The cleantech challenge

As the economic downturn deepens and spreads across the world, GrowthBusiness looks at how cleantech companies are reconciling the need for short-term survival with their long-term aims.

Finding alternative sources of energy is a serious business. Funding for the world’s sustainable energy rose by 60 per cent to more than $148 billion (£121 million) in 2007, according to figures from the UN Environment Programme’s Global Trends in Sustainable Energy Investment 2008 report. Global recession aside, between now and 2012 it is expected to reach $450 billion a year, rising to $600 billion in 2020.

At TMO Renewables, which has pioneered a process to produce ethanol from organic waste, the building blocks are being put in place to capitalise on this growing market. ‘The ethanol industry in the US alone is currently $30 billion per annum and rising,’ observes Curran. ‘By 2020, the Energy Security Act requires it to be something like $200 billion per annum.’

The company has taken steps in 2008 to secure a piece of that market. ‘We got planning permission in August 2007 for a process demonstration unit and it was built and delivered on budget this year,’ says Curran. Now that ethanol producers can see how the process works, he is confident a deal is closer to getting signed.

Waiting games

Like pharmaceutical companies, developers of alternative energy solutions can be at the proof-of-concept stage for years. Chromogenics, a Swedish developer of a technology that reduces air-conditioning bills by controlling the amount of heat that comes through windows, is a case in point.

‘This is not our main market, but it does help us on the way’

‘We are addressing an area of clear interest for people who want to see better technology for the building industry in Europe,’ says Bengt Åkerström, Chromogenics’ CEO. ‘Buildings consume 40 per cent of all energy in Europe. If we have a technology that can help in reducing energy consumption, that is a major breakthrough.’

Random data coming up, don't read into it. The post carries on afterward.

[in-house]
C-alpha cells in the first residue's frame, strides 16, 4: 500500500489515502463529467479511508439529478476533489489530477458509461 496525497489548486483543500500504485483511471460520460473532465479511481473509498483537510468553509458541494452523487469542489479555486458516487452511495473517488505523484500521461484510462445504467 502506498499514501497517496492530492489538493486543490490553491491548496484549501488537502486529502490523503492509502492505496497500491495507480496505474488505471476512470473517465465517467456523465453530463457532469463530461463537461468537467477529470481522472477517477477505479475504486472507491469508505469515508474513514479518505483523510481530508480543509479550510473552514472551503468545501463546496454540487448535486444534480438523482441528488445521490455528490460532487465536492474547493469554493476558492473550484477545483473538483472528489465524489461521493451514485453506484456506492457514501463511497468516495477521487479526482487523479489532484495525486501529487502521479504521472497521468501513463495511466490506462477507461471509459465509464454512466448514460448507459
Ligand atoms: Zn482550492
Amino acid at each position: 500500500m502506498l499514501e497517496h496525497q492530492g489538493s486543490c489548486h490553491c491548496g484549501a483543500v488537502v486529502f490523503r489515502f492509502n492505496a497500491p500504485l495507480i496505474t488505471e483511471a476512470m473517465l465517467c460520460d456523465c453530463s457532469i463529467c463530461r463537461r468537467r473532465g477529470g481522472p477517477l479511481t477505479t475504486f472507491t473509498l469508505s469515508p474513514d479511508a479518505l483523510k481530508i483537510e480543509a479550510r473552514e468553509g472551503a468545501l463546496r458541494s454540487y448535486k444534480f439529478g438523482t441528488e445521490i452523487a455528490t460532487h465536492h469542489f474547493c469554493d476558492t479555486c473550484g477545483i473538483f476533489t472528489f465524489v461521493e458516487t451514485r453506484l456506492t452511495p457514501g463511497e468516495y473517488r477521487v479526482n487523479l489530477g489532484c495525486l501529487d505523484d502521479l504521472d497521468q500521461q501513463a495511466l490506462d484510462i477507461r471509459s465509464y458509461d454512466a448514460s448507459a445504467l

Commercially, the company has clinched offbeat revenue-generating deals with motorcycle manufacturers after it applied its technology to crash helmets. ‘We have a coating that goes onto the visor so that it can be adjusted according to the levels of light and the weather. This is not our main market, but it does give us help on the way,’ says Åkerström.

The heart of the business is the light-filtering window panes. Åkerström says that a new production plant is to be opened in 2009 and while that pushes the company forward, a few years of testing remain before reaching the stage where deals can be signed to try and generate returns for investors.

Political sway

For both TMO and Chromogenics to develop as commercial, profit-delivering entities, additional funding is required.

In Chromogenics’ case, a consortium of organisations interested in its application – including tech giant Siemens – is approaching the European Union for a €500,000 grant under the Seventh Research Framework Programme. ‘We have applied for funding and signed a contract with the consortium,’ observes Åkerström.

For Curran at TMO, Barack Obama’s presidential win is music to his ears. ‘We are working hard with clients [who are interested in our process] to find out how we can leverage government support in the US. It takes capital for a client to adopt our technology and these aren’t the greatest times for raising it.’